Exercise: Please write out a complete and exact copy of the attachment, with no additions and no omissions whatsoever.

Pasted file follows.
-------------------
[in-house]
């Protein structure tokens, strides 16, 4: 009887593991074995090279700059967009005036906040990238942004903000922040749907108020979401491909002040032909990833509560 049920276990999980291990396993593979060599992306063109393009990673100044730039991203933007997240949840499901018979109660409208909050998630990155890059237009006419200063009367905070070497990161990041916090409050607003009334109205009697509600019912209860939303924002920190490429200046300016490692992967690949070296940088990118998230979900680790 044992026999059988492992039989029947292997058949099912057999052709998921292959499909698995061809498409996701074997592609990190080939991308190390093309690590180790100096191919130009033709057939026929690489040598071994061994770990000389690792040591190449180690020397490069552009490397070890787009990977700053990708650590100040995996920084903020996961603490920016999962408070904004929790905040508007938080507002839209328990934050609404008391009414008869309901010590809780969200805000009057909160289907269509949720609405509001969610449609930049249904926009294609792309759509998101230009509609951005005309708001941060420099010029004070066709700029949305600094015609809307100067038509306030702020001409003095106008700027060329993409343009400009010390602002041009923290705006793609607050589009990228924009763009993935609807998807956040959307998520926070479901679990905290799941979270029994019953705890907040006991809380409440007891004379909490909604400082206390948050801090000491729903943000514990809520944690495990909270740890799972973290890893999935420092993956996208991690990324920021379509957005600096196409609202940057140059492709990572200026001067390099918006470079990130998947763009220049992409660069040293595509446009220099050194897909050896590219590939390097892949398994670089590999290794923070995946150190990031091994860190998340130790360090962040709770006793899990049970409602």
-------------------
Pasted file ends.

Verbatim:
[in-house]
């Protein structure tokens, strides 16, 4: 009887593991074995090279700059967009005036906040990238942004903000922040749907108020979401491909002040032909990833509560 049920276990999980291990396993593979060599992306063109393009990673100044730039991203933007997240949840499901018979109660409208909050998630990155890059237009006419200063009367905070070497990161990041916090409050607003009334109205009697509600019912209860939303924002920190490429200046300016490692992967690949070296940088990118998230979900680790 044992026999059988492992039989029947292997058949099912057999052709998921292959499909698995061809498409996701074997592609990190080939991308190390093309690590180790100096191919130009033709057939026929690489040598071994061994770990000389690792040591190449180690020397490069552009490397070890787009990977700053990708650590100040995996920084903020996961603490920016999962408070904004929790905040508007938080507002839209328990934050609404008391009414008869309901010590809780969200805000009057909160289907269509949720609405509001969610449609930049249904926009294609792309759509998101230009509609951005005309708001941060420099010029004070066709700029949305600094015609809307100067038509306030702020001409003095106008700027060329993409343009400009010390602002041009923290705006793609607050589009990228924009763009993935609807998807956040959307998520926070479901679990905290799941979270029994019953705890907040006991809380409440007891004379909490909604400082206390948050801090000491729903943000514990809520944690495990909270740890799972973290890893999935420092993956996208991690990324920021379509957005600096196409609202940057140059492709990572200026001067390099918006470079990130998947763009220049992409660069040293595509446009220099050194897909050896590219590939390097892949398994670089590999290794923070995946150190990031091994860190998340130790360090962040709770006793899990049970409602």